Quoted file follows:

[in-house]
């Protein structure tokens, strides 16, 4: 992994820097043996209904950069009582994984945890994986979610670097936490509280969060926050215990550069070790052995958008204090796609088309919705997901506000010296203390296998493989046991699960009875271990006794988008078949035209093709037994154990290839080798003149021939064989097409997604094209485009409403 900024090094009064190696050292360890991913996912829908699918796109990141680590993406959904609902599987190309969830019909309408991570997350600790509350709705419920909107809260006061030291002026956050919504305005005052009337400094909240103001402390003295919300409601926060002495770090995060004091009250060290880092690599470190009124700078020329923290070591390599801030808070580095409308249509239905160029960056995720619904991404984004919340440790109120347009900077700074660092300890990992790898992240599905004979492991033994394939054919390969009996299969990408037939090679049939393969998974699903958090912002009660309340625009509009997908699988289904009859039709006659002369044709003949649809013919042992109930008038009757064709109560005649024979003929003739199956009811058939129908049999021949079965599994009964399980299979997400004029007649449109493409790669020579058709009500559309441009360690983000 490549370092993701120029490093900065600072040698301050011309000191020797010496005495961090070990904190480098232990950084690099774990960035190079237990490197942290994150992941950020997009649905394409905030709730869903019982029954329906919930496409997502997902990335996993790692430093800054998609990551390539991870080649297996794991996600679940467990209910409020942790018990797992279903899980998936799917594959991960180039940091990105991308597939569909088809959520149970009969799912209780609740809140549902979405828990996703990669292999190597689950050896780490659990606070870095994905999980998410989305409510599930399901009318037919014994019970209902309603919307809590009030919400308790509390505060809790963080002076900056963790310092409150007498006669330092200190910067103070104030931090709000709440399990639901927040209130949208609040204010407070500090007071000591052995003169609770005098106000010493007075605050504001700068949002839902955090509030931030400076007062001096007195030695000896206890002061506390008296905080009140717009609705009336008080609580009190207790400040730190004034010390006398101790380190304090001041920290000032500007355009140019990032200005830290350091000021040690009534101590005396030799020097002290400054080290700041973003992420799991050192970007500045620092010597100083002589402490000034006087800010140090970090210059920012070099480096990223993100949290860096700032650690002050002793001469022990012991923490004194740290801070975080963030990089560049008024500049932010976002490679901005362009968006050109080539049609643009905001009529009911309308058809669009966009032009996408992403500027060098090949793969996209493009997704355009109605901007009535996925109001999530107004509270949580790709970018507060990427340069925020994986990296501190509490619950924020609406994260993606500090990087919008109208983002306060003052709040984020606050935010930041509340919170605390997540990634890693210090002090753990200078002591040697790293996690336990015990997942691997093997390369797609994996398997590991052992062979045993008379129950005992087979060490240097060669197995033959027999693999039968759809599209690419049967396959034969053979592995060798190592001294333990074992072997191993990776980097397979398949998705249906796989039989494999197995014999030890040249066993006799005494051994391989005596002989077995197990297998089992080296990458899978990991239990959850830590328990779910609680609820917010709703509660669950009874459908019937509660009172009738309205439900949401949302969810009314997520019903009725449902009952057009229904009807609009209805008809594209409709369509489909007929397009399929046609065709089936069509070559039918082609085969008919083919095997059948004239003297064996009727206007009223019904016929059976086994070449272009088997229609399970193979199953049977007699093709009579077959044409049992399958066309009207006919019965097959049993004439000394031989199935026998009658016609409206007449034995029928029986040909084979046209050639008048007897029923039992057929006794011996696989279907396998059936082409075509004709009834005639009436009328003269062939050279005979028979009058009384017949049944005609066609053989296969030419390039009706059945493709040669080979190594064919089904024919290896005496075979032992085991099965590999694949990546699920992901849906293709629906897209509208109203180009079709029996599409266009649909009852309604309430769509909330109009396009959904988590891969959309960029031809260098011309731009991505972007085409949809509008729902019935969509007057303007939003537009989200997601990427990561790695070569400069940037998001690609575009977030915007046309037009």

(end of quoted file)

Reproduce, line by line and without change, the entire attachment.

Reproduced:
[in-house]
């Protein structure tokens, strides 16, 4: 992994820097043996209904950069009582994984945890994986979610670097936490509280969060926050215990550069070790052995958008204090796609088309919705997901506000010296203390296998493989046991699960009875271990006794988008078949035209093709037994154990290839080798003149021939064989097409997604094209485009409403 900024090094009064190696050292360890991913996912829908699918796109990141680590993406959904609902599987190309969830019909309408991570997350600790509350709705419920909107809260006061030291002026956050919504305005005052009337400094909240103001402390003295919300409601926060002495770090995060004091009250060290880092690599470190009124700078020329923290070591390599801030808070580095409308249509239905160029960056995720619904991404984004919340440790109120347009900077700074660092300890990992790898992240599905004979492991033994394939054919390969009996299969990408037939090679049939393969998974699903958090912002009660309340625009509009997908699988289904009859039709006659002369044709003949649809013919042992109930008038009757064709109560005649024979003929003739199956009811058939129908049999021949079965599994009964399980299979997400004029007649449109493409790669020579058709009500559309441009360690983000 490549370092993701120029490093900065600072040698301050011309000191020797010496005495961090070990904190480098232990950084690099774990960035190079237990490197942290994150992941950020997009649905394409905030709730869903019982029954329906919930496409997502997902990335996993790692430093800054998609990551390539991870080649297996794991996600679940467990209910409020942790018990797992279903899980998936799917594959991960180039940091990105991308597939569909088809959520149970009969799912209780609740809140549902979405828990996703990669292999190597689950050896780490659990606070870095994905999980998410989305409510599930399901009318037919014994019970209902309603919307809590009030919400308790509390505060809790963080002076900056963790310092409150007498006669330092200190910067103070104030931090709000709440399990639901927040209130949208609040204010407070500090007071000591052995003169609770005098106000010493007075605050504001700068949002839902955090509030931030400076007062001096007195030695000896206890002061506390008296905080009140717009609705009336008080609580009190207790400040730190004034010390006398101790380190304090001041920290000032500007355009140019990032200005830290350091000021040690009534101590005396030799020097002290400054080290700041973003992420799991050192970007500045620092010597100083002589402490000034006087800010140090970090210059920012070099480096990223993100949290860096700032650690002050002793001469022990012991923490004194740290801070975080963030990089560049008024500049932010976002490679901005362009968006050109080539049609643009905001009529009911309308058809669009966009032009996408992403500027060098090949793969996209493009997704355009109605901007009535996925109001999530107004509270949580790709970018507060990427340069925020994986990296501190509490619950924020609406994260993606500090990087919008109208983002306060003052709040984020606050935010930041509340919170605390997540990634890693210090002090753990200078002591040697790293996690336990015990997942691997093997390369797609994996398997590991052992062979045993008379129950005992087979060490240097060669197995033959027999693999039968759809599209690419049967396959034969053979592995060798190592001294333990074992072997191993990776980097397979398949998705249906796989039989494999197995014999030890040249066993006799005494051994391989005596002989077995197990297998089992080296990458899978990991239990959850830590328990779910609680609820917010709703509660669950009874459908019937509660009172009738309205439900949401949302969810009314997520019903009725449902009952057009229904009807609009209805008809594209409709369509489909007929397009399929046609065709089936069509070559039918082609085969008919083919095997059948004239003297064996009727206007009223019904016929059976086994070449272009088997229609399970193979199953049977007699093709009579077959044409049992399958066309009207006919019965097959049993004439000394031989199935026998009658016609409206007449034995029928029986040909084979046209050639008048007897029923039992057929006794011996696989279907396998059936082409075509004709009834005639009436009328003269062939050279005979028979009058009384017949049944005609066609053989296969030419390039009706059945493709040669080979190594064919089904024919290896005496075979032992085991099965590999694949990546699920992901849906293709629906897209509208109203180009079709029996599409266009649909009852309604309430769509909330109009396009959904988590891969959309960029031809260098011309731009991505972007085409949809509008729902019935969509007057303007939003537009989200997601990427990561790695070569400069940037998001690609575009977030915007046309037009």